Through the high priest Eli, God comforts the barren and despised Hannah: “Go in peace; the God of Israel grant the petition you have made to him.” Later, after Hannah has the promised child, God calls out in the night to her young son: “Samuel! Samuel!” and gives him a prophecy to declare. God speaks to the young Jeremiah: “Before I formed you in the womb I knew you, and before you were born I consecrated you; I appointed you a prophet to the nations.” God knew Jeremiah, and knew who he was to be, before Jeremiah knew himself.
Likewise, Jesus knew his disciples before they knew him. He greets Nathanael: “Here is truly an Israelite in whom there is no deceit!” Nathanael asks in wonderment, “Where did you get to know me?” Then the amazed new disciple confesses Christ as “the Son of God” and “the King of Israel.” Jesus sees a reviled tax collector up in a tree and calls out, “Zacchaeus, hurry and come down; for I must stay at your house today.” Later, Jesus declares, “Today salvation has come to Zacchaeus’s house, because he too is a son of Abraham.” After his ascension, Jesus appears to a man on the road to Damascus and calls out, “Saul, Saul, why do you persecute me?” Saul was not seeking to know Jesus, but Jesus already knew Saul.
So it is in our lives as well. Like the scattered Israelites, like the martyred children of Bethlehem, we are known to God. He claims us as his children, his sheep. He calls us by name. “Alan! Alan!” he calls to me. He knows your name too.
The world esteems confident people like Herod, who know who they are and where they’re going and who have the ability to get where they’re going. But God knows us and claims us even when we don’t know who we are, even when we have no idea where we’re going, even when we have no ability to get anywhere. Most of us were nameless before our births, with no consciousness of ourselves, but God knew us nonetheless. “You knit me together in my mother’s womb,” the psalmist exclaims. God knew John the Baptist and Jesus when they were yet unborn, and he named them then.
While we were infants, we could not yet say our names, but God knew us. We demanded much of others and gave little in return, but God valued us all the same.
As we move from childhood to adulthood, many of us become uncertain who we are. We experiment with different names and nicknames, to see which fit. I have a cousin who was, successively, Chuck, Charles, and Charlie within the span of a few years. He was an anti-war demonstrator, and then he joined the Army Special Forces. But God, who has a sense of humor, knew who Charlie was through all those changes, and he patiently drew my cousin to himself.
If we become ill and disabled, we may no longer be able to do the things that gave us our standing in the eyes of others. People may say that our “quality of life” is low. We aren’t very useful to the powerful of this world. But God still knows our worth. And that is enough.
If we suffer a devastating blow that destroys the life we have known—a divorce, for example—we wonder whether we are still the same person. The woman who has seen her marriage fall apart asks what he name should now be. Shall she keep the name that was hers in a marriage that is no more? Or shall she take up her maiden name again? Can she go back to being that earlier person? Or is there some new person that she must become? She is no longer sure who she is. But God knows her through and through. And that is enough.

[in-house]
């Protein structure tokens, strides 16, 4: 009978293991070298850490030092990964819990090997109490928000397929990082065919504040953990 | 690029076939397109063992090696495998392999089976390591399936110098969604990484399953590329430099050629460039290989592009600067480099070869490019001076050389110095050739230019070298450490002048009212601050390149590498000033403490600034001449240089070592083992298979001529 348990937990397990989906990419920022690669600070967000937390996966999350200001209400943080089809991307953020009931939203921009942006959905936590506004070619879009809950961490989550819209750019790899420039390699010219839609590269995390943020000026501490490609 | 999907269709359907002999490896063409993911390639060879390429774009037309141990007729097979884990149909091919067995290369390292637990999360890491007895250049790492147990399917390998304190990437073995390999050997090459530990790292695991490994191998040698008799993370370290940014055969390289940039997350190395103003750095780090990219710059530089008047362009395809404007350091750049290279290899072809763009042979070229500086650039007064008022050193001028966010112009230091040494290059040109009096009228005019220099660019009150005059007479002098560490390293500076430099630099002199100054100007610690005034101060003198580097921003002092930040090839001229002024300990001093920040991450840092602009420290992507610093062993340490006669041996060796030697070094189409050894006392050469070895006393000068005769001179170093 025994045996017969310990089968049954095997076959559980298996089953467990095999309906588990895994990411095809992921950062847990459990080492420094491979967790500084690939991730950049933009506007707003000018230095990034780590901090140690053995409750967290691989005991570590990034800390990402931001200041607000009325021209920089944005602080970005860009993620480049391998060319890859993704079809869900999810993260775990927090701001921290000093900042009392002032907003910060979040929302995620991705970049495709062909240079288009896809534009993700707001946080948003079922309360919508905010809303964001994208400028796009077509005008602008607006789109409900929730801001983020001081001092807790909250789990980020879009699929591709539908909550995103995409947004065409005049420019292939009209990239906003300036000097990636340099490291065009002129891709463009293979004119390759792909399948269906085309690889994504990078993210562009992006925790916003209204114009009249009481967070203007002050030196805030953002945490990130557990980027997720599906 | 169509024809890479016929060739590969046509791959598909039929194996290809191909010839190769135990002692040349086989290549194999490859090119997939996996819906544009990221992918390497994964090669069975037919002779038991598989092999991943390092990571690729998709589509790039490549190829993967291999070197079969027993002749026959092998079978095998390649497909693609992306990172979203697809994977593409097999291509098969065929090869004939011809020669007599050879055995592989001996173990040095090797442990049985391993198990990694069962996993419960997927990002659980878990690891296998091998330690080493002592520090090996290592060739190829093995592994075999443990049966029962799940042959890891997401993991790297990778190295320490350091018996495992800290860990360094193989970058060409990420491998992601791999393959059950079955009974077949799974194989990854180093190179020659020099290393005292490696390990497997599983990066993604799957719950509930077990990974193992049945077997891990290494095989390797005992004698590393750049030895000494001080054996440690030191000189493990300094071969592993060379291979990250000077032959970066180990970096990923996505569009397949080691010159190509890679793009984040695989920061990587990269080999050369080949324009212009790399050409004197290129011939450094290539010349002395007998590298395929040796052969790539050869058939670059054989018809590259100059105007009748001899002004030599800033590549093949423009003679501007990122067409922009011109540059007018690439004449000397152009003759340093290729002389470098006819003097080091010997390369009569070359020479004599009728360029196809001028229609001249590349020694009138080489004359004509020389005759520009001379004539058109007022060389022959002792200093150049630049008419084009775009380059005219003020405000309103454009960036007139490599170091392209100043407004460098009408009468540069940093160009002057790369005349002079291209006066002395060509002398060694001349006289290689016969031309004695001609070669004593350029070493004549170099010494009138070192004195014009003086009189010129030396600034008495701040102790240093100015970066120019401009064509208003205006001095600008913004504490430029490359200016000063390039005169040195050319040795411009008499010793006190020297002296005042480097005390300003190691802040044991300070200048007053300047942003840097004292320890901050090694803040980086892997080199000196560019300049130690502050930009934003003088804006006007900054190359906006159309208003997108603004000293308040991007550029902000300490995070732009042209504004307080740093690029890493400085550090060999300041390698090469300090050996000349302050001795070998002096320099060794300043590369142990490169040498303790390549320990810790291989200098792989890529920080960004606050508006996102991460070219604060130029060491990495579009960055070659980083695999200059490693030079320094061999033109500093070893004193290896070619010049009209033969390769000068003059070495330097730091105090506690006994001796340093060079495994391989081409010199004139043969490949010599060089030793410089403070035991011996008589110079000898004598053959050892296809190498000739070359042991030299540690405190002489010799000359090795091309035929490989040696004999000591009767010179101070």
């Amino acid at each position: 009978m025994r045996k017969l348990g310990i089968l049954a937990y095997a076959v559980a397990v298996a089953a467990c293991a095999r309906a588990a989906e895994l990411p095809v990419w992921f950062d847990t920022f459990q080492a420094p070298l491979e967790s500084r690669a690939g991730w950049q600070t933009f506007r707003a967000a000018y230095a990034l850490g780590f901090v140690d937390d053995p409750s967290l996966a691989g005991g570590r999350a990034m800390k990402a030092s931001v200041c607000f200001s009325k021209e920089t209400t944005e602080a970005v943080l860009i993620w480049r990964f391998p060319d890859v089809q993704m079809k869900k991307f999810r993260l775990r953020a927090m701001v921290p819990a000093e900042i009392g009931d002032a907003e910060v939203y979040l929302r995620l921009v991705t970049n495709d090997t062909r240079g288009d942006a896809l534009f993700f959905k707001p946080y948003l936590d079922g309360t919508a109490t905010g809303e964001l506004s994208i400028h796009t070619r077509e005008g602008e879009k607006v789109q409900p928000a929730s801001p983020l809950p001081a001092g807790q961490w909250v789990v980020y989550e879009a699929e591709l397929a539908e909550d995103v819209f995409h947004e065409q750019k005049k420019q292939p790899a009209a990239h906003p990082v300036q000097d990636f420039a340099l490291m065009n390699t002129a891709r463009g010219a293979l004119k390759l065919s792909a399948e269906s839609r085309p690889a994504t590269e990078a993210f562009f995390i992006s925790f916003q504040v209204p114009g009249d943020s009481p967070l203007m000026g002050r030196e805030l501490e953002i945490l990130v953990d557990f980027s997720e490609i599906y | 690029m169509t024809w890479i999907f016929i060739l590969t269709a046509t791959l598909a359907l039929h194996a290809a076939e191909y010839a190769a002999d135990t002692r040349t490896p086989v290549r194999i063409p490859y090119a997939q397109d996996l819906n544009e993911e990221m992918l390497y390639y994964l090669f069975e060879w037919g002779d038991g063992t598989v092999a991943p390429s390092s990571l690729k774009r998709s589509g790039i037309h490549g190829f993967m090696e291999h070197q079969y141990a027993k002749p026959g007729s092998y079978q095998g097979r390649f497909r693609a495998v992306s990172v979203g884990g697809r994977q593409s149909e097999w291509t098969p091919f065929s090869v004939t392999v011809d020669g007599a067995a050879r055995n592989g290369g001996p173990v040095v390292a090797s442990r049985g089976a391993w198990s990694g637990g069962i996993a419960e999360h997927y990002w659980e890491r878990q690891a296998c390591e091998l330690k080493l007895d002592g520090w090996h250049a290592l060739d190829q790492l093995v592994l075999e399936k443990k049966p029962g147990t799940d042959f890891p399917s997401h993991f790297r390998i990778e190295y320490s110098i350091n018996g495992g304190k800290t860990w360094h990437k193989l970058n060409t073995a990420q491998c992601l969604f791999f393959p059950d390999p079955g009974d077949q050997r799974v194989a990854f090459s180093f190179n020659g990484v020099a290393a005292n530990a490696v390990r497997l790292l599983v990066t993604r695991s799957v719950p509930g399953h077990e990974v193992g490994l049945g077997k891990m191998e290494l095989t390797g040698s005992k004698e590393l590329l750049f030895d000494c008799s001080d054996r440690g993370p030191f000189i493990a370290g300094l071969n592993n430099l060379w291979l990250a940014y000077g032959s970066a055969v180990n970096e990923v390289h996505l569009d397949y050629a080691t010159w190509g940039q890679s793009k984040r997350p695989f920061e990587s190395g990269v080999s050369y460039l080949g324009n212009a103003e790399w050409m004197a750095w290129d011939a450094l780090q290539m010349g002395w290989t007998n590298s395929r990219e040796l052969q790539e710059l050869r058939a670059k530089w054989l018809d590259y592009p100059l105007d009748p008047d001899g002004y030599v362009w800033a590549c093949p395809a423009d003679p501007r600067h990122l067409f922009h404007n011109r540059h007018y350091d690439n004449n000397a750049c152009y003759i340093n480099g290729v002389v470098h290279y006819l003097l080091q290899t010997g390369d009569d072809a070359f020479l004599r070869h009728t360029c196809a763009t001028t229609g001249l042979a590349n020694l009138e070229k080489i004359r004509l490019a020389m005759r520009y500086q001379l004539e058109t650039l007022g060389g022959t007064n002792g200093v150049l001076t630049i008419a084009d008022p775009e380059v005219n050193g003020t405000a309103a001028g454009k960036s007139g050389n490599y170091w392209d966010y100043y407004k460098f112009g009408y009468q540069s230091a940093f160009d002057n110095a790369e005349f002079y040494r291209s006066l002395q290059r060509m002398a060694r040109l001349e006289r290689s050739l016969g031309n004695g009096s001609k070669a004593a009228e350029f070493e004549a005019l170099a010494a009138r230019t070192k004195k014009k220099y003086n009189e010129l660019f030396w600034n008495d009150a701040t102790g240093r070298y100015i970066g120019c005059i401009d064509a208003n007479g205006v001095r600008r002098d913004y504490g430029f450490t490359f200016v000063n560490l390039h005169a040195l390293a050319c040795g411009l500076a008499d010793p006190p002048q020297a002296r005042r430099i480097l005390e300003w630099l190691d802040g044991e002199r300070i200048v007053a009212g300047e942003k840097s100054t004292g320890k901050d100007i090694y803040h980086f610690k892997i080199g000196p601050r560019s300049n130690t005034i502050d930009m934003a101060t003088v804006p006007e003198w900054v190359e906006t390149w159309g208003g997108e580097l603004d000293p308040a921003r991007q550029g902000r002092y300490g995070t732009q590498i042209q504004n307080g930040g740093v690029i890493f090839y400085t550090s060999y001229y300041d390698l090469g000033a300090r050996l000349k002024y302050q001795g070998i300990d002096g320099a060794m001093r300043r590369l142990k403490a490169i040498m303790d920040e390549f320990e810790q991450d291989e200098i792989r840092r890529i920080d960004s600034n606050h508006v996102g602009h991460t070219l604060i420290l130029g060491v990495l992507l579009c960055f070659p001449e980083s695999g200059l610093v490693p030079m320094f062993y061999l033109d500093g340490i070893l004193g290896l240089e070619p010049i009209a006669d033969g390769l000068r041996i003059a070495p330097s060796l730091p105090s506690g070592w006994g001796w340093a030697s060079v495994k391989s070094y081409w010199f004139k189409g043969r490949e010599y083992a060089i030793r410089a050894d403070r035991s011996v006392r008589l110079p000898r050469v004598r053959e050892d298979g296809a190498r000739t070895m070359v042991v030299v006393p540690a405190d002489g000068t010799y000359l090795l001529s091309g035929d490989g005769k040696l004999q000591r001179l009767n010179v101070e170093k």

When we leave a career behind, we no longer have a ready answer to the ubiquitous question, “What do you do?” We no longer have the same official title in front of our name. We wonder who we will be now. But God still knows us. And that is enough.
And if the day comes when dementia grips me tight, and I can no longer remember who I am, what my name is or who my loved ones are, even then God will know me. And that will be enough.
It is in Jesus, supremely, that we are known to God. Because of Jesus, God remembered those nameless slain children of Bethlehem—who died for Jesus, and for whom Jesus died. Those Holy Innocents are not forgotten. We remember them here today.
Our own situation is the very same. “If we live, we live to the Lord,” says the Apostle Paul, “and if we die, we die to the Lord; so then, whether we live or whether we die, we are the Lord’s.” That is our comfort—our only comfort—when we are weeping like Rachel.
There is no lasting comfort in the things of which Herod boasted: the powerful position, the coerced respect, the false security, the imagined control of his destiny. That way leads to the fear and paranoia that consumed Herod down to his last day.
No, our comfort is not in what we know or what we can do or how much others may value us. Our comfort is in the God who knows us, who values us so much that he sent his only Son to bring us back to himself. That surpassing love is the only thing that can turn mourning into joy.
“If we live, we live to the Lord, and if we die, we die to the Lord; so then, whether we live or whether we die, we are the Lord’s.” May it be so in my life. May it be so in your life. May it be so in all the lives that the Lord has given, and that he is calling back to himself. We belong to the Lord. In the name of the Father, and of the Son, and of the Holy Spirit.